All interviews were audio recorded and transcribed verbatim. The lead researcher (W.M.) checked the transcripts for accuracy and read in detail to become familiarised with the data. Descriptive and analytical codes were extracted from the data (W.M.) which related to understanding the activities sponsors undertook in providing their duties and then in relation to the social and psychological benefits that users claimed or inferred they derived from the process of sponsorship. Examples of initial codes included the importance of belonging, social acceptance, developing competence in self-help, hope for the future, knowledge and skill development, sponsors as role models, and the importance of participation. As this study progressed, the codes were refined and subsequently explored during interviews with respondents and applied to all transcripts. These refined codes included the importance of self-understanding, social status, social processes, psychological wellbeing, increased meaning and purpose, the importance of being productive and making an active contribution. The lead researcher (W.M.) coded all transcripts. Additionally, a subsample of eight interviews were independently second coded (R.M., M.A.), then compared and discussed in analysis meetings. Those members of the research team facilitating the secondary coding were given an audio recording of interviews, a word version of each of the transcript and blank excel sheet which contained all of the existing codes. No new codes were added or deemed necessary at the conclusion of the secondary coding phase. In addition to this and after in-depth discussion, there was universal agreement among all three researchers in relation to the primary themes and sub codes.
In this section, we present the main primary themes and sub themes that were extracted from the data in relation to the study aims and objectives: increased self-awareness and self-understanding; increased social competence and wellbeing; meaning making and psychological wellbeing.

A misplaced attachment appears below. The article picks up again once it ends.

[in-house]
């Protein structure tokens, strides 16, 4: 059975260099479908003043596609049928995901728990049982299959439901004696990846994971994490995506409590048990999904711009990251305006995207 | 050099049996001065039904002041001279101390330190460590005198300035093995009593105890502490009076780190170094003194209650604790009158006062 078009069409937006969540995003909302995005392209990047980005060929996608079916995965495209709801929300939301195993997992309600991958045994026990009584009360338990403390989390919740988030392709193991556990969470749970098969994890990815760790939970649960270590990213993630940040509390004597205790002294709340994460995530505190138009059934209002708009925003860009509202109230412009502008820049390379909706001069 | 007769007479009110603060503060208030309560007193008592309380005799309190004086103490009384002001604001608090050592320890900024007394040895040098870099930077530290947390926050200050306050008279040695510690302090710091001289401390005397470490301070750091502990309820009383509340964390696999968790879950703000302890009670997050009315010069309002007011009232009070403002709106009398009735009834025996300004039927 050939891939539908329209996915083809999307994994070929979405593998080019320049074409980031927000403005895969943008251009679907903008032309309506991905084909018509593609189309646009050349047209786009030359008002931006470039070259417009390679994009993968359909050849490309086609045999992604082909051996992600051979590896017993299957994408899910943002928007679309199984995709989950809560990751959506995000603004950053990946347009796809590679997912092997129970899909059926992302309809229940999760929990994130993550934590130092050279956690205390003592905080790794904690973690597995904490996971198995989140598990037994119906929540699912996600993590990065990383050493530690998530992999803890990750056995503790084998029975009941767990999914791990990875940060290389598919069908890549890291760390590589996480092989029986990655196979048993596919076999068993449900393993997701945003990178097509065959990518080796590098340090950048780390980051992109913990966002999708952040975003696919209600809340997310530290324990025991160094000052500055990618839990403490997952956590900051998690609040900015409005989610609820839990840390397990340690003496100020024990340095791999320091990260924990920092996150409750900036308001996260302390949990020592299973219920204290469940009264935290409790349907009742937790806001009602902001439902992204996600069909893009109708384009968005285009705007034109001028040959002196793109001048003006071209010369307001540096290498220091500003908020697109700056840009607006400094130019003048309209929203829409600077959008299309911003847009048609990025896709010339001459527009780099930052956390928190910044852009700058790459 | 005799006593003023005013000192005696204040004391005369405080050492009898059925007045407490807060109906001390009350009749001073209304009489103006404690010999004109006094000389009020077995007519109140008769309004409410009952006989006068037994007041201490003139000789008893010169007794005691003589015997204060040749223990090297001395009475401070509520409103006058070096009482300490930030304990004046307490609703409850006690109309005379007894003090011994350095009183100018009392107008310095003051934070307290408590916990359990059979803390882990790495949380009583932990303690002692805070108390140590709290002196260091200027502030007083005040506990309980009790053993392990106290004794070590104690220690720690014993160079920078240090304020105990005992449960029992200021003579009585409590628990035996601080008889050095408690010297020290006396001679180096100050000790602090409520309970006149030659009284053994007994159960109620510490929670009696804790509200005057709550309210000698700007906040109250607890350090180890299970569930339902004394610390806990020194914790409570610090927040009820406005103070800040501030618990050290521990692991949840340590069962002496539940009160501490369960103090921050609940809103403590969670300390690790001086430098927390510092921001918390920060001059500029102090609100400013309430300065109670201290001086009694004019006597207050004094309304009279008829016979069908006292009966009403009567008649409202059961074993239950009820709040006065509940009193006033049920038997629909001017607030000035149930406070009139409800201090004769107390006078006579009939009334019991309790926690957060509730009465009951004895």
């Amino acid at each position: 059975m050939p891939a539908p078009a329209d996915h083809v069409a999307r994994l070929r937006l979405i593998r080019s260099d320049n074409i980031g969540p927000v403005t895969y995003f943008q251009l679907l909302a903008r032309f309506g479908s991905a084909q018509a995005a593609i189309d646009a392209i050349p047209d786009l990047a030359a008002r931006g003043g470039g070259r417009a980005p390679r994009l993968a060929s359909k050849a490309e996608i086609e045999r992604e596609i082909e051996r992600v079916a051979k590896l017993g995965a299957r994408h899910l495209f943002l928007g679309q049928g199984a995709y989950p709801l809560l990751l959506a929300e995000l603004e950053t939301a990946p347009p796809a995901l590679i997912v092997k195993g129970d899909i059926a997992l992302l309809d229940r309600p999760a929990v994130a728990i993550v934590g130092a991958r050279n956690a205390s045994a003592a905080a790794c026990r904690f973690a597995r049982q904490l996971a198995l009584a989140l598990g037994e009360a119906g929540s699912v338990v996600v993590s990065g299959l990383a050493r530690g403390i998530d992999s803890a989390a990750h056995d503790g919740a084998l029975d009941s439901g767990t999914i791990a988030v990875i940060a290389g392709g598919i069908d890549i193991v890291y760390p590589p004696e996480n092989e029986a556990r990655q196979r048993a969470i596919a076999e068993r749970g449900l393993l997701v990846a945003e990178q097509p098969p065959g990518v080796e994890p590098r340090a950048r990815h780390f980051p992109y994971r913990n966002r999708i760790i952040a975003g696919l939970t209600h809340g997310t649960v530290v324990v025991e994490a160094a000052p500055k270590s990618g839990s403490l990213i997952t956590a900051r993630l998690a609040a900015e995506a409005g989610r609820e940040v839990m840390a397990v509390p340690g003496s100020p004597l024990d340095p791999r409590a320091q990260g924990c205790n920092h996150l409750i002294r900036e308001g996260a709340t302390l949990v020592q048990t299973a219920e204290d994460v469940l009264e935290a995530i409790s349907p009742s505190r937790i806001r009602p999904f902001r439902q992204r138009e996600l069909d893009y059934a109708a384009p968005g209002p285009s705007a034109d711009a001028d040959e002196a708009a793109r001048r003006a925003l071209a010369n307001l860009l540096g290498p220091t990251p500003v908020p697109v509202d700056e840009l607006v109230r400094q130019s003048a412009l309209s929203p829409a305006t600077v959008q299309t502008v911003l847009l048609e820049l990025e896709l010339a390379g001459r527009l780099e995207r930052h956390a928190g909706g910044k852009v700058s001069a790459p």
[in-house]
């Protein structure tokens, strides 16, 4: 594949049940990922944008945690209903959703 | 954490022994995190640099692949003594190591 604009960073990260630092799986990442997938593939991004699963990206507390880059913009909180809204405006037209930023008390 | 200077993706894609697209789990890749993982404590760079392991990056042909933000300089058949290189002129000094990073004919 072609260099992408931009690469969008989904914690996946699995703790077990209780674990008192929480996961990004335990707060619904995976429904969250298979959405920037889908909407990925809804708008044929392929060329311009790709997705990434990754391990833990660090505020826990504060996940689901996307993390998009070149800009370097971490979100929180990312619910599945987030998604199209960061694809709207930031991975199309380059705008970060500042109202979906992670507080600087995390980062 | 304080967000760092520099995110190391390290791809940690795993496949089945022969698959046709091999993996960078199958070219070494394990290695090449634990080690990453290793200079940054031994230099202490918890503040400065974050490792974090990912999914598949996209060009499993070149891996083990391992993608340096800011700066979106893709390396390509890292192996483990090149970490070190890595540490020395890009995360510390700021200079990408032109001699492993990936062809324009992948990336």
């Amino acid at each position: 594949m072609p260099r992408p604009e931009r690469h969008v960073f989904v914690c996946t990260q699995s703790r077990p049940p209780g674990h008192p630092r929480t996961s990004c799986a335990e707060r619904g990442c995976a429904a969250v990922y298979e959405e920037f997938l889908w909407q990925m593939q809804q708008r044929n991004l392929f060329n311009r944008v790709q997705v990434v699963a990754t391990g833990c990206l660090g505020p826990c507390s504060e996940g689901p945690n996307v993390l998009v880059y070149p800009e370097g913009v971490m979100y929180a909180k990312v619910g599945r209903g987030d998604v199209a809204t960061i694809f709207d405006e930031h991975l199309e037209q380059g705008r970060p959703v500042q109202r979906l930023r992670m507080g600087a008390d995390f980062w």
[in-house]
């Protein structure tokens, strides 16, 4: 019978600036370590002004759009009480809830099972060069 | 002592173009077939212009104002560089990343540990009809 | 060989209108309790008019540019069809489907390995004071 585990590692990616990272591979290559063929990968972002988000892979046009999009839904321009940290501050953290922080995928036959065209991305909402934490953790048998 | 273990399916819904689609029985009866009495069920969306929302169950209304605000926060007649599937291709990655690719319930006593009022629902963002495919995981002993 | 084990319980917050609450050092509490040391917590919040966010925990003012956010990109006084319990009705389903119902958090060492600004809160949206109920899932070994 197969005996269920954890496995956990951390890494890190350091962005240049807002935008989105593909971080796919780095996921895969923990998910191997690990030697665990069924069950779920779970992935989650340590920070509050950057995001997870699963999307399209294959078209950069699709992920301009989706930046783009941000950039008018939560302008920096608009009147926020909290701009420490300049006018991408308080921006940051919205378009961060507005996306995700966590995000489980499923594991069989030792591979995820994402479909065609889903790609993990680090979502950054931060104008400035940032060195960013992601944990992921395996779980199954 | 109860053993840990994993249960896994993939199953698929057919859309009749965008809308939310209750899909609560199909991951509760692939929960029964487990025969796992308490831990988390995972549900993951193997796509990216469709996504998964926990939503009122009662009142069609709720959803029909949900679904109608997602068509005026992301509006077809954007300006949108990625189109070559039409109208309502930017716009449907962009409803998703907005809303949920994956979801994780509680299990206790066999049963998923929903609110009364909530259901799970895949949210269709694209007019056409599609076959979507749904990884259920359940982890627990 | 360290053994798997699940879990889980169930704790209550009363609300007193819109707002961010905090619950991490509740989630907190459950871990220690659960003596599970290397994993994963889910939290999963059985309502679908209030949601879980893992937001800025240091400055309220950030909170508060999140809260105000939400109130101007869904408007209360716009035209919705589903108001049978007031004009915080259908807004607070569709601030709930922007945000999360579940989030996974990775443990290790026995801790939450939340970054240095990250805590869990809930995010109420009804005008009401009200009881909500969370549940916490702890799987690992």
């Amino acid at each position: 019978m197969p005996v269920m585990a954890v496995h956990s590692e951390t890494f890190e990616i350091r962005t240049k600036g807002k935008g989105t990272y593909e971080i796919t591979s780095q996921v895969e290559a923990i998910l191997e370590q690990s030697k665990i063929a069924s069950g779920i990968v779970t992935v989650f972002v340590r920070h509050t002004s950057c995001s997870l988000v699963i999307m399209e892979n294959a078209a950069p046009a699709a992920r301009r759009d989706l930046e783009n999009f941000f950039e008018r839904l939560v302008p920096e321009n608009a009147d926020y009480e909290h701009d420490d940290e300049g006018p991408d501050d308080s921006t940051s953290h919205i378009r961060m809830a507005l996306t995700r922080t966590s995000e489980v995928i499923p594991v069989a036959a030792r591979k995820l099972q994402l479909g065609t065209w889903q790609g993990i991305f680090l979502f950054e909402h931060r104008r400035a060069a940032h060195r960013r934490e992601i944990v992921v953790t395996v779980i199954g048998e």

Increased self-awareness and self-understanding were mentioned and discussed in almost every interview—this theme was derived from and included a number of sub themes which were labelled: the importance of engaging with others; learning from others; exchanging practical knowledge and advice: offering emotional support; learning about self-help and making an active contribution.
Increased social competence and wellbeing was mentioned in almost every interview—this theme was derived from and included a number of sub themes which were labelled: the importance of social connections, developing and practicing skills, being competent helping others, gaining social approval, being valued and matching with others.
Meaning making and psychological wellbeing was mentioned in almost every interview—this theme was derived from and included a number of sub themes which were labelled: being productive and getting feedback, the importance of giving back, understanding own needs, sponsorship bridge to normal living, balancing commitments, identity changes.
2.1. Practical Knowledge and Self-Awareness
Information, knowledge, advice, and emotional support was typically provided from the sponsor to their sponsee. However, in addition to this expected directional flow, those providing sponsorship often reflected upon times when they had learnt valuable lessons from the person they were sponsoring. Reciprocal learning opportunities and discussions about benefits in the form of practical knowledge were common. However, these exchanges also included the sponsor learning about the strategies newer and less experienced members used to introduce structure into their life [14
], in order to manage triggers and avoid relapse. Sponsors reported that this enabled them to maintain their abstinence as they often implemented the strategies that they learnt from the person they sponsored as they continued to practice their own programme’s steps. Sponsors also learned about what not to do in relation to their own recovery by observing and reflecting on the failures of less experienced members.
“It’s about other people’s tricks that have worked for them-it’s on the same basis A will say something and I’ll say that’s never going to work for me and B will say something and I might think some of that might work for me, the whole thing might not work for me but I can pick a little bit of that out” (Billy, 31 years old, 10 years in NA).
“you’re also learning sometimes what you should not do, cause other people have done it and it will lead to this…do you know what I mean” (Scott, 28 years old, 7 years in NA)